This rich history falls short as fiction

Bob Moyer thinks that Jerome Charyn takes on more history and weaves more tangled webs than he can handle in his latest novel.

Reviewed by Robert P. Moyer

RAVAGE & SON. By Jerome Charyn. Bellevue Literary Press. 288 pages. $17.99.

The lower east side of New York City has a heap of Jewish history, and Jerome Charyn has crammed as much as he can into his latest novel. The streets in these pages teem with character, plots, and details drawn from the early 20th century, when migrants streamed into the city from Eastern Europe.

Charyn uses one of those actual migrants, Abraham Cahan, as a guide to the drama in those streets. Cahan edits the Yiddish paper The Daily Forward, and is known as “the Baron” because of his influence on the community. The author surrounds this real-life character with fictional financial barons, mostly German. They had moved from the lower east side to mansions in the upper, and look askance upon these newcomers. Leonard Ravage, he of the title Ravage, is one of them, a vicious landlord and philanderer who spread his seed around the ghetto.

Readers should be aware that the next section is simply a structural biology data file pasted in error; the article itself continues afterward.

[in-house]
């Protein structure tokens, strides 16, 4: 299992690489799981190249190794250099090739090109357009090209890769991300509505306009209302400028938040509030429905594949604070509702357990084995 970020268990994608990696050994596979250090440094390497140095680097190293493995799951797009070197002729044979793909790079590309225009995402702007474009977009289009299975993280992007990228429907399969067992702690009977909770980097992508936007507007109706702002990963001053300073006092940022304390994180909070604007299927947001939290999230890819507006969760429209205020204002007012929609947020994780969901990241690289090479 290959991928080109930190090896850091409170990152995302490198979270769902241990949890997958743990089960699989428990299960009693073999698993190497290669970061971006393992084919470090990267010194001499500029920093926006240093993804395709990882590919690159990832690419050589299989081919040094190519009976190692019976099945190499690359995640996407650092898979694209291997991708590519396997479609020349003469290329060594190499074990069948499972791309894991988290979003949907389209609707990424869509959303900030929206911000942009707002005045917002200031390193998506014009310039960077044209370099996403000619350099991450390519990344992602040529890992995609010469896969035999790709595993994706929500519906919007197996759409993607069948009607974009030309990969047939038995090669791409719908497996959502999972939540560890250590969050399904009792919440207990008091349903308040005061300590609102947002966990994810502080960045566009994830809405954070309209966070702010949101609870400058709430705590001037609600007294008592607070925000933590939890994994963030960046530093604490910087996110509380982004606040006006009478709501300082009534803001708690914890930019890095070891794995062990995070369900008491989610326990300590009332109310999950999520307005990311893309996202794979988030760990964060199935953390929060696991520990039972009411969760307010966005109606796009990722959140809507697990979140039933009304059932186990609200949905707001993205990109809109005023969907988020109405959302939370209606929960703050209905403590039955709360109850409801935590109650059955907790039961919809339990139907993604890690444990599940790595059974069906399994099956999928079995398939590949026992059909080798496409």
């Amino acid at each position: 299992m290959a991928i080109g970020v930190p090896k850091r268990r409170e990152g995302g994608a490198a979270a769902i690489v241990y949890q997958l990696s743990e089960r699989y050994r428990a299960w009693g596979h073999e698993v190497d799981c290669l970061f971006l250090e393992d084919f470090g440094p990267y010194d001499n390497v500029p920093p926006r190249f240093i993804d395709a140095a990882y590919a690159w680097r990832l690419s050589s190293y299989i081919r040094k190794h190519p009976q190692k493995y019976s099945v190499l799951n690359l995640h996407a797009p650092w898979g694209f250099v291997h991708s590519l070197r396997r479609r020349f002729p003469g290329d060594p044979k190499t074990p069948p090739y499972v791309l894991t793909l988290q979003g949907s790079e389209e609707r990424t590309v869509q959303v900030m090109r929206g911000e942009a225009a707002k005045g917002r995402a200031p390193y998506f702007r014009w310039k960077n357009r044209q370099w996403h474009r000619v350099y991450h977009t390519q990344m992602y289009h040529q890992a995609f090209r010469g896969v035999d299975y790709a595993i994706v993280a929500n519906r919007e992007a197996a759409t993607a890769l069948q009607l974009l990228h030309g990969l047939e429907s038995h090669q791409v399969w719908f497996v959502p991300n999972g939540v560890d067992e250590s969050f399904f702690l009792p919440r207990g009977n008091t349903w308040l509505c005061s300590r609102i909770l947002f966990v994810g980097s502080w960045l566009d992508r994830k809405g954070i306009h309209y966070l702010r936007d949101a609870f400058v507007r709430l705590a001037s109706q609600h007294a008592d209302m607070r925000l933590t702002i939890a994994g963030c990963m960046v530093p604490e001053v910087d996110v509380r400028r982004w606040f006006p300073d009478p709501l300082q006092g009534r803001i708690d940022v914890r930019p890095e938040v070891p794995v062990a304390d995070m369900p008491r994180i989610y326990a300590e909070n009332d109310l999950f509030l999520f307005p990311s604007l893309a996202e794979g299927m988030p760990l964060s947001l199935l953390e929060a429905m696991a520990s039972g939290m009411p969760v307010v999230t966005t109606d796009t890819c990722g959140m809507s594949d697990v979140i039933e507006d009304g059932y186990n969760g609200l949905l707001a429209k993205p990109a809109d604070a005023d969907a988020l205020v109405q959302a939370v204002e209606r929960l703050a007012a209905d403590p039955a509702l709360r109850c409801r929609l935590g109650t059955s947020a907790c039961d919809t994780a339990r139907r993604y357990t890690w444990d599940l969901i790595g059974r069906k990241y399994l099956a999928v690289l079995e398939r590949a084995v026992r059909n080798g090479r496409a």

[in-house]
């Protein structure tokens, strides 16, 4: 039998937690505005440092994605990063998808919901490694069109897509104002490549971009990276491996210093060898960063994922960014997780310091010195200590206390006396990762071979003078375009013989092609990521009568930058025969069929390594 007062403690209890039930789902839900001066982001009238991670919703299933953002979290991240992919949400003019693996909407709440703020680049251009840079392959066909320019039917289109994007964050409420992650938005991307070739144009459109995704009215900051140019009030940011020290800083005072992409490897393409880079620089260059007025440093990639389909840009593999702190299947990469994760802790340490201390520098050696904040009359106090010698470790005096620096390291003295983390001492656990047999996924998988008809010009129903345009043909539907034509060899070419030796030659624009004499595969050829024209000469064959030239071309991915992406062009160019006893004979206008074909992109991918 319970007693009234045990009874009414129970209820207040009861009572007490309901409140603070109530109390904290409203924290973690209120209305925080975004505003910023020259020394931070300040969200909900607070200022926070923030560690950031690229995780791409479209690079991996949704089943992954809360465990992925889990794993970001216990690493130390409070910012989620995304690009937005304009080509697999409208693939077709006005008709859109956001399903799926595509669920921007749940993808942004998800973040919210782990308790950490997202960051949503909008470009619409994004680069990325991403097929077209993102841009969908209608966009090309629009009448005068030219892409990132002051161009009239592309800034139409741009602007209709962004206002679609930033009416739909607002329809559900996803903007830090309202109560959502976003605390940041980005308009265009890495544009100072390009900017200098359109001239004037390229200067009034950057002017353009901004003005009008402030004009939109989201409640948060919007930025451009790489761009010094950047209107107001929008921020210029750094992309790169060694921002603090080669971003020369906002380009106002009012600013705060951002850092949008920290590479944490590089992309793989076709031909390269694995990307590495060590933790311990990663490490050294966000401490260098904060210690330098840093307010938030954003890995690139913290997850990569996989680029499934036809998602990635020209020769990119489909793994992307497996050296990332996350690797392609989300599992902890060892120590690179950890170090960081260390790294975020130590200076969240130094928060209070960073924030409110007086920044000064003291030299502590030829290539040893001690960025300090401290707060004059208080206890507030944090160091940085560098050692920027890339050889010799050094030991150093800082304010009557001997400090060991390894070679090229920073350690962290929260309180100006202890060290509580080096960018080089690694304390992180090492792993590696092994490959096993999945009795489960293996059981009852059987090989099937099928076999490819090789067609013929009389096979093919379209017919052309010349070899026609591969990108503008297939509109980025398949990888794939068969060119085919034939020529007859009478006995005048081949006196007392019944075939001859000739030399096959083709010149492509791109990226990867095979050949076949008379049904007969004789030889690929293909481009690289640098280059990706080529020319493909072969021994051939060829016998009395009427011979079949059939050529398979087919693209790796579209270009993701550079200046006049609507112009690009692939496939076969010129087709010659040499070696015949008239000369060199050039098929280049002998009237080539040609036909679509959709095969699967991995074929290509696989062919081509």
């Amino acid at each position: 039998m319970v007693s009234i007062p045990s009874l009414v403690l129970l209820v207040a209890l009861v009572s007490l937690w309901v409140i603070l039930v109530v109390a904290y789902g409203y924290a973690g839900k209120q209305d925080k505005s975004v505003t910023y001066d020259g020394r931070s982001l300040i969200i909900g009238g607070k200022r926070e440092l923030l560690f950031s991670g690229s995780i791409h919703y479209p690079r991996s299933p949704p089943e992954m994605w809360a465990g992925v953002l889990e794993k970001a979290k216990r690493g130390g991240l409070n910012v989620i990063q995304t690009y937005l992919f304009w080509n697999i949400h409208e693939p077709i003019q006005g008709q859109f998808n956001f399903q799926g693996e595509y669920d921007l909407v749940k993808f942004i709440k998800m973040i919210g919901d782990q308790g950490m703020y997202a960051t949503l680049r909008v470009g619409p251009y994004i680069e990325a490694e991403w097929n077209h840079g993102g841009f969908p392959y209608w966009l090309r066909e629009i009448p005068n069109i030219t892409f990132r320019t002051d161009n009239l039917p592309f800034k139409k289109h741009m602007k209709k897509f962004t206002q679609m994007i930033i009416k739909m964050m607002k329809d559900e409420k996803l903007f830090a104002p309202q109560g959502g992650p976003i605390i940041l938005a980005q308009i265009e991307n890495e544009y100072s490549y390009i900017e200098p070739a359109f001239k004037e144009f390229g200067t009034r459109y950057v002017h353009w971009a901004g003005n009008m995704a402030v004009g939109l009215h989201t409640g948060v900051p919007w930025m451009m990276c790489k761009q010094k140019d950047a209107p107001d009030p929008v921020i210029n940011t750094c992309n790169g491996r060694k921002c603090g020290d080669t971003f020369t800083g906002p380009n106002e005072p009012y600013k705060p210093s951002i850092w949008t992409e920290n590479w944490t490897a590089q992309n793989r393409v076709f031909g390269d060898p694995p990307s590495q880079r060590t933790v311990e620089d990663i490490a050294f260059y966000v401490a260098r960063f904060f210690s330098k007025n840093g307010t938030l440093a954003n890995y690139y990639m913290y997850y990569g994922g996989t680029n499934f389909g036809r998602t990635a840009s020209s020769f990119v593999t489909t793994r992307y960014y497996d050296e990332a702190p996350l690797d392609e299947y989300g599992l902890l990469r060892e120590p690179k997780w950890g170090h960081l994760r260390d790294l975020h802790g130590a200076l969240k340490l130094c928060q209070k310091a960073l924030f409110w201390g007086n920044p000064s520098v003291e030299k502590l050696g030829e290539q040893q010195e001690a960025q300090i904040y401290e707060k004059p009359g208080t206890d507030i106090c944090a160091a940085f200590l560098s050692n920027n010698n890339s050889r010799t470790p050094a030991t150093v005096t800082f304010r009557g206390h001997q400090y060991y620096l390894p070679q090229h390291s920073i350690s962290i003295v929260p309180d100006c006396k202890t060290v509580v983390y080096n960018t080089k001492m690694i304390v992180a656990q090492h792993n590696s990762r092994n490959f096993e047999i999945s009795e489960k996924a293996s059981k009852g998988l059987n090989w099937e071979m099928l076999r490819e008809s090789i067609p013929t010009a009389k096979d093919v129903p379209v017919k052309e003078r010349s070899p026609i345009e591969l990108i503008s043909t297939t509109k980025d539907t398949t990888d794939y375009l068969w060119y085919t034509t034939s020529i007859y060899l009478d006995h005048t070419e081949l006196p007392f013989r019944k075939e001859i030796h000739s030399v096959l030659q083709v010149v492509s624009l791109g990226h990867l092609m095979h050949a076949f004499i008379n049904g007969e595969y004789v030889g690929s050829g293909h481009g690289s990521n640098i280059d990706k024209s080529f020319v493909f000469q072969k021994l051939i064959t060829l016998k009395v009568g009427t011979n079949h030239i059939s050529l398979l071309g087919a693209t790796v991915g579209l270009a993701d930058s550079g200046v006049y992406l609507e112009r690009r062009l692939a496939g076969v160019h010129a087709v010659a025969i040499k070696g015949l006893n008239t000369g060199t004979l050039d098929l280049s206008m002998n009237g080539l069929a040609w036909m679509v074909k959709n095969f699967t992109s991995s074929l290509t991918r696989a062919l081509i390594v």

One of those seeds is his unacknowledged son Benjamin. He was adopted by Cahan, went off to college, and came back a Harvard-educated lawyer who takes up the cases of the poor and indigent, in the face of corrupt courts, cops and politicians. Some love him, including the Yiddish version of Sarah Bernhardt and Cahan’s wife. Needless to say, however, the barons, particularly his father, want to get rid of him. In a series of attacks they attempt to do just that, and they almost succeed.

This book does not. Although Charyn can turn a phrase now and then, and provides some vivid historical detail, the many plot lines become so cluttered that it is difficult to follow who is in the pocket of whom, and who ordered Ben beaten. The reader empathizes with Ben, who while trying to resolve a ludicrous domestic argument, mutters “Always complications. It’s worse than the Yiddish Theater.” Indeed.

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